Violence and Democracy – Essay

Indian political life has been plagued with agitations. The opposition parties agitate and take to the streets at the slightest excuse. Under the leadership of Mr. Prakash Narayan, agitation in Bihar was started in 1973 against increasing corruption in government offices, it’s wrong policies, rising prices, mass unemployment, bribery, hoarding etc. earlier there had been a similar agitation in Gujarat. The agitations continued over a long period of time. It resulted in much loss of life and property. Let us here examine if such violent agitations can serve any useful purpose, or they cause more harm than good. Public support to these agitations was mainly due to rising prices, shortages, hardship, starvation and the inability of the government to tackle the situation. People wanted a leader, who could change the conditions of the life and assure for them the essential commodities. At such a time Mr. Jai Prakash Narayan, a popular leader, got wide public support. There can be no drought about the sincerity and honesty of Mr. Narayan. His aims were quite appealing and sensible. But the forces which were working behind his movement were not so selfless. Opposition parties tried to use the movement again their own purpose. They were equally corrupt and selfish.

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Students were called upon to leave the colleges for one year and devote all their time to the fight against corruption. But this call was not very far-sighted, for one year of a student is very important for his career. The indiscipline and disorder which resulted from such agitations were not taken into consideration. Normal peaceful life becomes impossible. There was looting and arson on a large scale. Economic condition of the people worsened. Increasingly it was realized that such agitations cannot remain non-violent for long. Anti-social elements take advantages of such agitations to serve their own ends. It was forgotten that such cult of the gun has no place in a democracy. Democracy implies the use of peaceful negotiations for settling disputes. The will of the people as expressed through elections has to be respected. Violence therefore is the very negation of democracy.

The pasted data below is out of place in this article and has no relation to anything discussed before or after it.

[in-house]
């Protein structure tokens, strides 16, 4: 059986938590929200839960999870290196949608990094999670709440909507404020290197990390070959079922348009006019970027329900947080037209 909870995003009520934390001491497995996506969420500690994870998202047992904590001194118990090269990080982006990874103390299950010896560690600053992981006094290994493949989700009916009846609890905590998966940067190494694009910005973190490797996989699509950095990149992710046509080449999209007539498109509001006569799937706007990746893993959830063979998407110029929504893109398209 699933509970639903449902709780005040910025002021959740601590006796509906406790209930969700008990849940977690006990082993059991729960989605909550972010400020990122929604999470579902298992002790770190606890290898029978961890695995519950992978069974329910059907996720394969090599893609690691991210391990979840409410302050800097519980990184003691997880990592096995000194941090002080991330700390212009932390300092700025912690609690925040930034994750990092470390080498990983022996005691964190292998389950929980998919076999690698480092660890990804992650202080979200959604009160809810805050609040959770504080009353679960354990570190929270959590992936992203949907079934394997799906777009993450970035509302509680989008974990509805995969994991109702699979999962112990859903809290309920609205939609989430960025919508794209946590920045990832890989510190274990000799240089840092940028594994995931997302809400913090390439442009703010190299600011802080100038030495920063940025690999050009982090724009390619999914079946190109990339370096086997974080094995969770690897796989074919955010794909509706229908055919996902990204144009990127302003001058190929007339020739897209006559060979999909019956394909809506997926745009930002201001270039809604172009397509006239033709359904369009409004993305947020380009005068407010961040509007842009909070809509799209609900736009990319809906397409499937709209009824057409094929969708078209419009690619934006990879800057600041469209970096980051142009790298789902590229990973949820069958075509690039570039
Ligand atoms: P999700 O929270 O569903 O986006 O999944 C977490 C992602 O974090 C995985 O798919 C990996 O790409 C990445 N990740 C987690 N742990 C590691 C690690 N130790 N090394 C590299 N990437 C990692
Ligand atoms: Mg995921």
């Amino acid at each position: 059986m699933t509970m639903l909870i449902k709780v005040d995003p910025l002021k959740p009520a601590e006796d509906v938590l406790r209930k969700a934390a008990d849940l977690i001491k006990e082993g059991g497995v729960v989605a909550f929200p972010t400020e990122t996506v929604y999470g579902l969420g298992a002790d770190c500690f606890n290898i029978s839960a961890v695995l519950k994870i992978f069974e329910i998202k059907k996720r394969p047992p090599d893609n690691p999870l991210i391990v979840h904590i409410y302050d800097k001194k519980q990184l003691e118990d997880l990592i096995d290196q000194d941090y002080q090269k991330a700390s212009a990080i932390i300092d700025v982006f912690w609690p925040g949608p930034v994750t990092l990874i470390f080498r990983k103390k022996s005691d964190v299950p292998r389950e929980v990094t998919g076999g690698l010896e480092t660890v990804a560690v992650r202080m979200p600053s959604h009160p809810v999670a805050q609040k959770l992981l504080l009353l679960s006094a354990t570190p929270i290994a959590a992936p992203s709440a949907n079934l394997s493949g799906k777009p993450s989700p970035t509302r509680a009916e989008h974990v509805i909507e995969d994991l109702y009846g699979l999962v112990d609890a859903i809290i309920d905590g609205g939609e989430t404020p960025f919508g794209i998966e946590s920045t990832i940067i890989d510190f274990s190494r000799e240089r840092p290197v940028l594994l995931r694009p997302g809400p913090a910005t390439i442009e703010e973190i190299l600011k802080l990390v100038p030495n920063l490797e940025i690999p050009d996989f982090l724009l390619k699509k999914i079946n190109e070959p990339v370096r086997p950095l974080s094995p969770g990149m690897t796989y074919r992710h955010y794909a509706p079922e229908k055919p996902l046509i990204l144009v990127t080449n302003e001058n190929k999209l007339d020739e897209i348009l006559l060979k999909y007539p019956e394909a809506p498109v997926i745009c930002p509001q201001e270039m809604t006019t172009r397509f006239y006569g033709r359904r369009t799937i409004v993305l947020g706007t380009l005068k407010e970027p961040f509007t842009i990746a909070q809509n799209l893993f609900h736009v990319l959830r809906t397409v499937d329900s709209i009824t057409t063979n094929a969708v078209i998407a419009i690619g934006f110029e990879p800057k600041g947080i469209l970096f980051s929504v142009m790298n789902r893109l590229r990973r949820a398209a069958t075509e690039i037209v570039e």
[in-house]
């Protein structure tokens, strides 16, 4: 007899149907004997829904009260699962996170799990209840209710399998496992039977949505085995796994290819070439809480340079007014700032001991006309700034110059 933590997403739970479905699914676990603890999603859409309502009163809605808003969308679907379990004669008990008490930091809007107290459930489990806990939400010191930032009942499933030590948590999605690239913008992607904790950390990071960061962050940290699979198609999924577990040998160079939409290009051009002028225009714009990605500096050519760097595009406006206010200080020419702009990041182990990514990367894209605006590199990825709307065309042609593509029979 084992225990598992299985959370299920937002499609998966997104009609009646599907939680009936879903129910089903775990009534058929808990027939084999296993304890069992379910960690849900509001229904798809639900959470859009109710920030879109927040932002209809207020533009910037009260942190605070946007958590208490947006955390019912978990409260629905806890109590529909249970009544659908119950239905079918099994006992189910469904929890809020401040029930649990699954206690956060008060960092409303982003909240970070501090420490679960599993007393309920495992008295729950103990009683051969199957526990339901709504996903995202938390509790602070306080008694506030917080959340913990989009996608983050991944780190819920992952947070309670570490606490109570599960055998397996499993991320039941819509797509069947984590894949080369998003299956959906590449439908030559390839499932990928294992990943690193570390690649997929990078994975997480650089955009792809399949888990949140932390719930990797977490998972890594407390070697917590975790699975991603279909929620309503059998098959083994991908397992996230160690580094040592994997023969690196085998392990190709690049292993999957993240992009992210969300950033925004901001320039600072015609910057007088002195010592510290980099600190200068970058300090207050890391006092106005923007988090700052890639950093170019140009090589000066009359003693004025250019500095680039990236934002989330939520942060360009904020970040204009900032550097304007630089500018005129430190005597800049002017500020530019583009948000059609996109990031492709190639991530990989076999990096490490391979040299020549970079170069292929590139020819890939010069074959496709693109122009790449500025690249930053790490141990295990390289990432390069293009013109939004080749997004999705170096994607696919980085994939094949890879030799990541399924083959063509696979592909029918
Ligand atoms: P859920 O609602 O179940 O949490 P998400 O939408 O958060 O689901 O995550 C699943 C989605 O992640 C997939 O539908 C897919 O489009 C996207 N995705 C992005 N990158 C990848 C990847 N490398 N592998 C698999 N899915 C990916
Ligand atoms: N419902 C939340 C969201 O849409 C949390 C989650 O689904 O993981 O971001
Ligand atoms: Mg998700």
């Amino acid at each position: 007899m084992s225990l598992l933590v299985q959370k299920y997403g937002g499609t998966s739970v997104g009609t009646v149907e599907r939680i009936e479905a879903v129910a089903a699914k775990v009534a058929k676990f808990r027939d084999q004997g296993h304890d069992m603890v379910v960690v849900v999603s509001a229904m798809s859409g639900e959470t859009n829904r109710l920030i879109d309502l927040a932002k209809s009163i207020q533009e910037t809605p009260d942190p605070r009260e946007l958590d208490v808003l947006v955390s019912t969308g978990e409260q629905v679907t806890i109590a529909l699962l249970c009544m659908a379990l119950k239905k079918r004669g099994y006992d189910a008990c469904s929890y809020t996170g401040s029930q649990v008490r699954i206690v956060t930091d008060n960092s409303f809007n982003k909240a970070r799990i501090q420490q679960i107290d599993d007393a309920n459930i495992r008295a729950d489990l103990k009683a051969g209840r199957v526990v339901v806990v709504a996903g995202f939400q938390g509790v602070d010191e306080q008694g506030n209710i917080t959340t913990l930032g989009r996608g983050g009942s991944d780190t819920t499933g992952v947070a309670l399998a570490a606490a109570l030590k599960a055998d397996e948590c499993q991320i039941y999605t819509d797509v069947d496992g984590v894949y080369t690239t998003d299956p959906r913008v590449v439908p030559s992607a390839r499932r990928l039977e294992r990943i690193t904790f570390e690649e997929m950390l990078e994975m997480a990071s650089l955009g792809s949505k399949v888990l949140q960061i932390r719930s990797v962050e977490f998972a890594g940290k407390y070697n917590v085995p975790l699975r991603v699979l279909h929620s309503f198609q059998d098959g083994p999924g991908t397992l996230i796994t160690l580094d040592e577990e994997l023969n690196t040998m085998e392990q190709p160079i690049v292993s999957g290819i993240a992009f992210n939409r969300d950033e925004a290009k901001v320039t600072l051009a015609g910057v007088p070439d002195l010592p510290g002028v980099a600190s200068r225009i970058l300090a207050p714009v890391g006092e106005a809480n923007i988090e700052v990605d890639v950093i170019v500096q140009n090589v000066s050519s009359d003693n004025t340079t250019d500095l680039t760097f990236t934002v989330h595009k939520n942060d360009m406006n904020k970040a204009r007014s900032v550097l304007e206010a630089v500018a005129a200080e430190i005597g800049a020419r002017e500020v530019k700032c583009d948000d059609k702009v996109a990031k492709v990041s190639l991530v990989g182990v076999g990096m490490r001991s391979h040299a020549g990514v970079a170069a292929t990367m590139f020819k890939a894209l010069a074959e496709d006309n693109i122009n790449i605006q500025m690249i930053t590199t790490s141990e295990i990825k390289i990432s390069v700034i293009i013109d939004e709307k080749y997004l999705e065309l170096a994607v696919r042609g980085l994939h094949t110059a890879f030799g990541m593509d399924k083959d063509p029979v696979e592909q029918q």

No doubt, in the beginning, J.P.’s movement started with the principle of non-violence, but soon it became, clear that the movement had gone out of his control. Agitators turned violent, tried to destroy public property, uproot railway lines, and burn post offices, banks, police posts etc. the government was thus compelled to open fire to maintain law and order. In this way, there was much loss of life and public property.


A movement which becomes violent can easily be suppressed because government has its own police and military. No government can tolerate violence or yield to threats. Only a leader of the stature of ‘Mahatma Gandhi’ can keep a public movement non-violent.

As a result of the movement, strikes, bands’, gheraos, etc. became the order of the day all over the country. Near chaotic conditions prevailed. The situation became so intolerable that the late Prime Minister Mrs. Indira Gandhi and her government were force to make a declaration of internal emergency on 26th June, 1975. For nearly two years there were no rights or liberties for the people. Those were dark days in the history of the country. But it was national emergency which brought the short-lived Janata Party to power, and uproot the congress. This was the only change that came out of the agitation. Otherwise, corruption remained as rampant as ever before.

This clearly shows that violent agitations can serve no useful purpose. There is no place for gun-cult in democracy. But the Indian politicians have not learn this lesson. Violent agitations still continue to mar Indian political and social life.

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